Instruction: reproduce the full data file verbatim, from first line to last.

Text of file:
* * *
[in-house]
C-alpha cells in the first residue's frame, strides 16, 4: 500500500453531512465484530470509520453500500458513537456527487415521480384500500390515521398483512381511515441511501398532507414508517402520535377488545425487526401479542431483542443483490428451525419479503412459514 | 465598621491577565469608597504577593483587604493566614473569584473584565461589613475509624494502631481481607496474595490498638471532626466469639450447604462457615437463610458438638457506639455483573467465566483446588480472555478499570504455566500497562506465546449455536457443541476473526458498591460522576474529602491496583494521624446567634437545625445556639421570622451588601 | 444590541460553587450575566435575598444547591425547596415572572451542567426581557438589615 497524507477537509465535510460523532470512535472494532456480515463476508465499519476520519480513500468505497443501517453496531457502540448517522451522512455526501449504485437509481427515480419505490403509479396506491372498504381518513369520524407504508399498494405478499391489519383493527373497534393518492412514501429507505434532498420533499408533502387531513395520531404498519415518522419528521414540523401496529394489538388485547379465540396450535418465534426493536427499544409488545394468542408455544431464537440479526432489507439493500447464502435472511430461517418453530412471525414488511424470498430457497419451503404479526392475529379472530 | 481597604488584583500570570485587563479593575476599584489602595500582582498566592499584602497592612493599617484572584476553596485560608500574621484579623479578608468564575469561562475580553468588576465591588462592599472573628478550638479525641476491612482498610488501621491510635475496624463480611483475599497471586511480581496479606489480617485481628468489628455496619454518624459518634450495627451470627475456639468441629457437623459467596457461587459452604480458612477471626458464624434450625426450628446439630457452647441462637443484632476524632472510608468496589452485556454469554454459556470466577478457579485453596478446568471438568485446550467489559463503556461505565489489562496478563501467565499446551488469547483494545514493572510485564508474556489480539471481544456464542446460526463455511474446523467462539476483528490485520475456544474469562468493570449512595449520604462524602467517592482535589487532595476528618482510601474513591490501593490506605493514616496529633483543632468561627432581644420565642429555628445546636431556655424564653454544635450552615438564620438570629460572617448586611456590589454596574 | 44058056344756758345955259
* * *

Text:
[in-house]
C-alpha cells in the first residue's frame, strides 16, 4: 500500500453531512465484530470509520453500500458513537456527487415521480384500500390515521398483512381511515441511501398532507414508517402520535377488545425487526401479542431483542443483490428451525419479503412459514 | 465598621491577565469608597504577593483587604493566614473569584473584565461589613475509624494502631481481607496474595490498638471532626466469639450447604462457615437463610458438638457506639455483573467465566483446588480472555478499570504455566500497562506465546449455536457443541476473526458498591460522576474529602491496583494521624446567634437545625445556639421570622451588601 | 444590541460553587450575566435575598444547591425547596415572572451542567426581557438589615 497524507477537509465535510460523532470512535472494532456480515463476508465499519476520519480513500468505497443501517453496531457502540448517522451522512455526501449504485437509481427515480419505490403509479396506491372498504381518513369520524407504508399498494405478499391489519383493527373497534393518492412514501429507505434532498420533499408533502387531513395520531404498519415518522419528521414540523401496529394489538388485547379465540396450535418465534426493536427499544409488545394468542408455544431464537440479526432489507439493500447464502435472511430461517418453530412471525414488511424470498430457497419451503404479526392475529379472530 | 481597604488584583500570570485587563479593575476599584489602595500582582498566592499584602497592612493599617484572584476553596485560608500574621484579623479578608468564575469561562475580553468588576465591588462592599472573628478550638479525641476491612482498610488501621491510635475496624463480611483475599497471586511480581496479606489480617485481628468489628455496619454518624459518634450495627451470627475456639468441629457437623459467596457461587459452604480458612477471626458464624434450625426450628446439630457452647441462637443484632476524632472510608468496589452485556454469554454459556470466577478457579485453596478446568471438568485446550467489559463503556461505565489489562496478563501467565499446551488469547483494545514493572510485564508474556489480539471481544456464542446460526463455511474446523467462539476483528490485520475456544474469562468493570449512595449520604462524602467517592482535589487532595476528618482510601474513591490501593490506605493514616496529633483543632468561627432581644420565642429555628445546636431556655424564653454544635450552615438564620438570629460572617448586611456590589454596574 | 44058056344756758345955259